Chronic pain can quickly become all consuming, and sometimes even the strongest person needs to find relief from it somehow. When the medicine you’re prescribed fails to alleviate the worst of the pain, it is natural to look for something else that will take the edge off the constant discomfort. It’s difficult to think clearly when your body hurts, but it’s important to strategize healthy ways to manage your pain and to avoid letting it lead you towards unhealthy coping mechanisms.
Unhealthy Ways to Manage Pain
Many people dealing with chronic pain turn to unhealthy methods of coping, such as substance abuse of things like alcohol, opioids or street drugs. This can be a tempting option, but it’s a short-term solution for a long-term problem that will only lead to an exacerbated situation. In an article by Duquesne University that references the 2015 National Survey on Drug Use and Health, 10.2 percent of the US population were current illicit drug users. Untreated pain is one reason that substance abuse is a widespread public health issue.
Even as a short-term solution, it’s difficult to distinguish when a drink to take the edge off becomes a substance you depend on to get through most days. There are 5 subtypes of alcoholics; about 20 percent of alcoholics fall under the ‘functional alcoholic’ subtype, which means on average, they drink 181 days out of the year and have at least 5 drinks on more than half of those days. Having a job and only drinking every other day doesn’t mean you don’t have a problem.
Before you find yourself in a position where alcohol or a different substance begins to cause serious problems in your life, explore other ways to take your mind off the pain. Studies show that the use of medical marijuana can relieve pain and other symptoms of chronic illness. A large benefit to using medical marijuana is the lack of side effects that come with it in comparison to prescription pain relievers and anti-inflammatory drugs.
Healthy Ways to Manage Pain
Another coping method is to join a support group for chronic pain. When dealing with chronic pain, it’s common for your mental health to take a hit and to feel very alone and frustrated. Even if you have support from friends and family, it can be difficult to vent to people who don’t understand how much chronic pain hurts. Talking to people who understand what you’re dealing with can benefit your mental health, and that can make a huge difference in your ability to manage your pain.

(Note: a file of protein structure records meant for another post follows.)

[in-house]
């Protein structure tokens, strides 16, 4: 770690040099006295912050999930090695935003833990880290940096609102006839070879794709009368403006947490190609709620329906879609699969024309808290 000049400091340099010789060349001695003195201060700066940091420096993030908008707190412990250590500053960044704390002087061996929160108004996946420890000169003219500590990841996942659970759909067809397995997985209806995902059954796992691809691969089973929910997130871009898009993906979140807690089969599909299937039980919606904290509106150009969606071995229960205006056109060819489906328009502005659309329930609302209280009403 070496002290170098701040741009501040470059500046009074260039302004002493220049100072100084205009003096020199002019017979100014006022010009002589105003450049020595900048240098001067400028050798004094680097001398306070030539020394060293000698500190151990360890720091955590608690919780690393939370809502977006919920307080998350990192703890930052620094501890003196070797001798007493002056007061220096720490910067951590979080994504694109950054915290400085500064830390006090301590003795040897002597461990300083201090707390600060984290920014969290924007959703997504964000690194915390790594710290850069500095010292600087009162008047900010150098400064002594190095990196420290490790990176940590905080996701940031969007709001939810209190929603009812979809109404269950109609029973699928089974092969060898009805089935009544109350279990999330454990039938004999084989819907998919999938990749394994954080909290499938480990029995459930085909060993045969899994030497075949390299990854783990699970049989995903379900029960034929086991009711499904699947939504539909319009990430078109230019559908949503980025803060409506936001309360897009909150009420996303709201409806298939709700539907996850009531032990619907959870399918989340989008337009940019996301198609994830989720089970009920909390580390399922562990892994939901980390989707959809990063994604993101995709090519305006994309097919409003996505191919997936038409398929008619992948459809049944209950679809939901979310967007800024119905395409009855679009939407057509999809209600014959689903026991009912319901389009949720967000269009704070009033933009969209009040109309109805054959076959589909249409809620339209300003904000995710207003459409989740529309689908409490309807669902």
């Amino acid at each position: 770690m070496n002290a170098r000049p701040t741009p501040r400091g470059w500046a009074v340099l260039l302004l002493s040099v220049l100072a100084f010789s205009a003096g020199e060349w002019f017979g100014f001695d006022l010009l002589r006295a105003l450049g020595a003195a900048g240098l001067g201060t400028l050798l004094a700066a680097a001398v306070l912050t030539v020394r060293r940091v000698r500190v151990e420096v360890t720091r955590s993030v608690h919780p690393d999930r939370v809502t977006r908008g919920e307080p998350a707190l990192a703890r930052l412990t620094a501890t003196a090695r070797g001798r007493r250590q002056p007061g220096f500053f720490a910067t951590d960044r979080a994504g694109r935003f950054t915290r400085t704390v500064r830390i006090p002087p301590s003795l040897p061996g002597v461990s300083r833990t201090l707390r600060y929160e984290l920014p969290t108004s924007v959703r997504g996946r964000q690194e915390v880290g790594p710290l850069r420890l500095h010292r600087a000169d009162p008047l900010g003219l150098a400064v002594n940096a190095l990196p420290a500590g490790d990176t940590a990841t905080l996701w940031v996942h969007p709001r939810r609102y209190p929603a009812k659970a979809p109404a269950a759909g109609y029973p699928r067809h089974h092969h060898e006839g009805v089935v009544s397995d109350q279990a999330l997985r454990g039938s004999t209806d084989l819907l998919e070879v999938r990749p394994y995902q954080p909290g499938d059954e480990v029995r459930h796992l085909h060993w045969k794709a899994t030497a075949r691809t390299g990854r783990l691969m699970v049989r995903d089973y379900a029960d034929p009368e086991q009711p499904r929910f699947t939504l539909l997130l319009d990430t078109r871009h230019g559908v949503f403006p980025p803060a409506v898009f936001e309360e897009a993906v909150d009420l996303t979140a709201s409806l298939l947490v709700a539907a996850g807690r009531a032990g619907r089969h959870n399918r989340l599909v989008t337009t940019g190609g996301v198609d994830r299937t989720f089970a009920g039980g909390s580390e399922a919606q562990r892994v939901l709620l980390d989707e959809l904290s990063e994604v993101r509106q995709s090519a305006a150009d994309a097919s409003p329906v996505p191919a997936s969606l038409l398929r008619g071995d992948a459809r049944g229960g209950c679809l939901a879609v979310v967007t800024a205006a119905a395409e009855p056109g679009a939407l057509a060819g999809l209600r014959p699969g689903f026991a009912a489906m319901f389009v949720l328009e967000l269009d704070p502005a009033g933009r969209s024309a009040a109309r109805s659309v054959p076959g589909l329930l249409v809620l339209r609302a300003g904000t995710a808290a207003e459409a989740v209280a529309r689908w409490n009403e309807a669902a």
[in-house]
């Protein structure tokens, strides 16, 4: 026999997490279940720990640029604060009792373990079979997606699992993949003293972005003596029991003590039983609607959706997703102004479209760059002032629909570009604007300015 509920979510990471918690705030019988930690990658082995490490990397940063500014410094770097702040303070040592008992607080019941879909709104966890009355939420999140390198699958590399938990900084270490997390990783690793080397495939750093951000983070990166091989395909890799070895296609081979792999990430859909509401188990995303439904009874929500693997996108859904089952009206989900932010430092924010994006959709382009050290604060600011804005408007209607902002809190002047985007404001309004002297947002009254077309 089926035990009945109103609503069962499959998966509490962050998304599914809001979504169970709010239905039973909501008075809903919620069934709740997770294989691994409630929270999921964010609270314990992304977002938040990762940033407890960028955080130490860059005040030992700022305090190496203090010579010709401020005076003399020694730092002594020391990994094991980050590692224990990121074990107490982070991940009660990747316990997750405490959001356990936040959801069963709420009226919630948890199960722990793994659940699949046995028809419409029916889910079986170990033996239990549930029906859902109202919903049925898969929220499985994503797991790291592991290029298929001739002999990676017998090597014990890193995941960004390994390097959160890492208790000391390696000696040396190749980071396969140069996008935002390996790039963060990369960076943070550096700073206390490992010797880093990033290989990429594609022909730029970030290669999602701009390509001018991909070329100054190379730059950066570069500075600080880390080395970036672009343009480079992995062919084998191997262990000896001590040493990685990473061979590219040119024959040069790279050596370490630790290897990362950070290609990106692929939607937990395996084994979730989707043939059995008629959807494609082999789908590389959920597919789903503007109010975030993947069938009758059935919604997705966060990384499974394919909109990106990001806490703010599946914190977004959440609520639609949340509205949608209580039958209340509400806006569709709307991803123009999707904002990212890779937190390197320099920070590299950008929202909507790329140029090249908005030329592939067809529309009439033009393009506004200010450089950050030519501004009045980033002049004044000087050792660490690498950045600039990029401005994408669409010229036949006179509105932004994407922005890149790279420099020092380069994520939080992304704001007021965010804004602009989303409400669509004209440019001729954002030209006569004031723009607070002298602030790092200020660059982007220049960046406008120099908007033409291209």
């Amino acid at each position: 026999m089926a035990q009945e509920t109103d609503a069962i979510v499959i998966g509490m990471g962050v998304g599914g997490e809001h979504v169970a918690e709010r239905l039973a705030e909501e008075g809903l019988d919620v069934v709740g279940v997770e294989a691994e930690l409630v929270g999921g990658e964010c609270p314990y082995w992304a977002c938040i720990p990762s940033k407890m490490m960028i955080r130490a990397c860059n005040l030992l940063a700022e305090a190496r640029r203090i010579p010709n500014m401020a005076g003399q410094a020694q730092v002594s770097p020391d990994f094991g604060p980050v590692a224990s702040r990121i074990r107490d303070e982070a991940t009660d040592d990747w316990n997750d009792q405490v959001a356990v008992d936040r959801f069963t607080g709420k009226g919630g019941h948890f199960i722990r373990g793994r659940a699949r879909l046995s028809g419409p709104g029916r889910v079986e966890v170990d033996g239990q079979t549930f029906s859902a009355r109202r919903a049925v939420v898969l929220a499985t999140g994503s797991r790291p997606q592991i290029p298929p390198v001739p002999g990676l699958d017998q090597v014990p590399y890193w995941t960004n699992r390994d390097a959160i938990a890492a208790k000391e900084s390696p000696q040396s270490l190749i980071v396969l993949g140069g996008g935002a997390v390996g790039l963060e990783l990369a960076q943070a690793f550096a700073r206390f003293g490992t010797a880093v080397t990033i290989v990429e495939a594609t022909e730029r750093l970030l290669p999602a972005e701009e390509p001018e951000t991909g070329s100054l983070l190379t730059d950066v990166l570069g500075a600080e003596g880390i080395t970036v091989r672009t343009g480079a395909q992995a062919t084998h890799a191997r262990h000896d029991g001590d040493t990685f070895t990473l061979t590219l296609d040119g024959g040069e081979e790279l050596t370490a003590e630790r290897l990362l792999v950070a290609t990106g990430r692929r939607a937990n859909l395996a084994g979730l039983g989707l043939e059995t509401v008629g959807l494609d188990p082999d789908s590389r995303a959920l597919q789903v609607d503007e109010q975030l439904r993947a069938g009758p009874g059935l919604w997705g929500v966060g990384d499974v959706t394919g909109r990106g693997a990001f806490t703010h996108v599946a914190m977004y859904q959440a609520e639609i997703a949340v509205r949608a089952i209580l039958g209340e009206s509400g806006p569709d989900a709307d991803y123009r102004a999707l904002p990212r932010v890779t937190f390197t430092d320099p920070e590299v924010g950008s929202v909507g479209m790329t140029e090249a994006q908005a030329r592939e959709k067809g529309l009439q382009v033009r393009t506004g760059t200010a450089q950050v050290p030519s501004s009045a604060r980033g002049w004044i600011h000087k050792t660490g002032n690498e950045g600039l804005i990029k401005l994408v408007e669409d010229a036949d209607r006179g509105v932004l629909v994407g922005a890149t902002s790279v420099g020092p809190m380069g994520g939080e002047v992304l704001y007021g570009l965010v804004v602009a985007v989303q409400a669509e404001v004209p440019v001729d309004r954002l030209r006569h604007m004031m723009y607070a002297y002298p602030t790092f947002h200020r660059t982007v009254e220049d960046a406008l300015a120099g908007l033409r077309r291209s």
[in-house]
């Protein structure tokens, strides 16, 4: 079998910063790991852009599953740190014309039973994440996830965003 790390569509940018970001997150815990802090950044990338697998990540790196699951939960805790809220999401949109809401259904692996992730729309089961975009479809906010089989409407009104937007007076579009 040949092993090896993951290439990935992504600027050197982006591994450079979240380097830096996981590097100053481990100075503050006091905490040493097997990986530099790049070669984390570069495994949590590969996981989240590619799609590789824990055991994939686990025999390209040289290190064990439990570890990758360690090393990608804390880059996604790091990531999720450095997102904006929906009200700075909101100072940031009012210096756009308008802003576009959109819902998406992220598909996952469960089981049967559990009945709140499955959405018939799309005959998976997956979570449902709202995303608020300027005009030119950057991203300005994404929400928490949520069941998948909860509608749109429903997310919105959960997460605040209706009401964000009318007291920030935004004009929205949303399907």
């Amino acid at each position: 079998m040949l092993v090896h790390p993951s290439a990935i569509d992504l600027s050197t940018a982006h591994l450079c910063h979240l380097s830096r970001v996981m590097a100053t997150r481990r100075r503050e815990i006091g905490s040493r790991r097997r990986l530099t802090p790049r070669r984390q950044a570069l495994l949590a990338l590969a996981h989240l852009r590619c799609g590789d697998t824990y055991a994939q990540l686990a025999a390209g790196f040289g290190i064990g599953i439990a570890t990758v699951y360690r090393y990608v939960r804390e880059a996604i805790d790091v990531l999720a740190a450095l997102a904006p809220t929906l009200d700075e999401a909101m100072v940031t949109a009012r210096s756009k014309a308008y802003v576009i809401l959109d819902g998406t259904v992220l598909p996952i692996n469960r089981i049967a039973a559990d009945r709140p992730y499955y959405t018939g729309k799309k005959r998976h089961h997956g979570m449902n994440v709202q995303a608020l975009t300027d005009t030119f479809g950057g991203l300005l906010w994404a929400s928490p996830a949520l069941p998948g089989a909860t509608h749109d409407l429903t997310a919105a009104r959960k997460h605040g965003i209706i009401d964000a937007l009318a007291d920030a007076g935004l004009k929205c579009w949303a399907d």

It can also be helpful to pick up a new hobby. Getting stuck in the same routines and surroundings can leave little else to think about besides the pain. Traveling can be difficult when you’re in chronic pain and in a wheelchair, but it’s far from impossible.
If flying is too inconvenient or you’re simply not a fan, you could invest in an RV that comes with a wheelchair lifting capacity of 800 pounds and dual handrails. This would provide you with the comfort of a home when you hit the road for a few days. You can travel to mountains and beaches where there will be trees and oceans to think about; while you’re there, grab a sketchbook and draw the horizon or a notebook where you can describe your surroundings and jot down your thoughts.
Chronic pain makes life difficult, even more so when your mobility is already limited. It may be tempting to look for relief in the wrong places, but it’s important to remember that these routes can have very serious and complicated consequences and that the relief from them is short lived. Look for healthy ways to take your mind off the pain, such as by traveling, immersing yourself in a hobby or joining a support group. Chronic pain takes a harsh toll on your physical health but is equally impactful to your mental health. Take care of yourself as a whole and look for relief in the right places.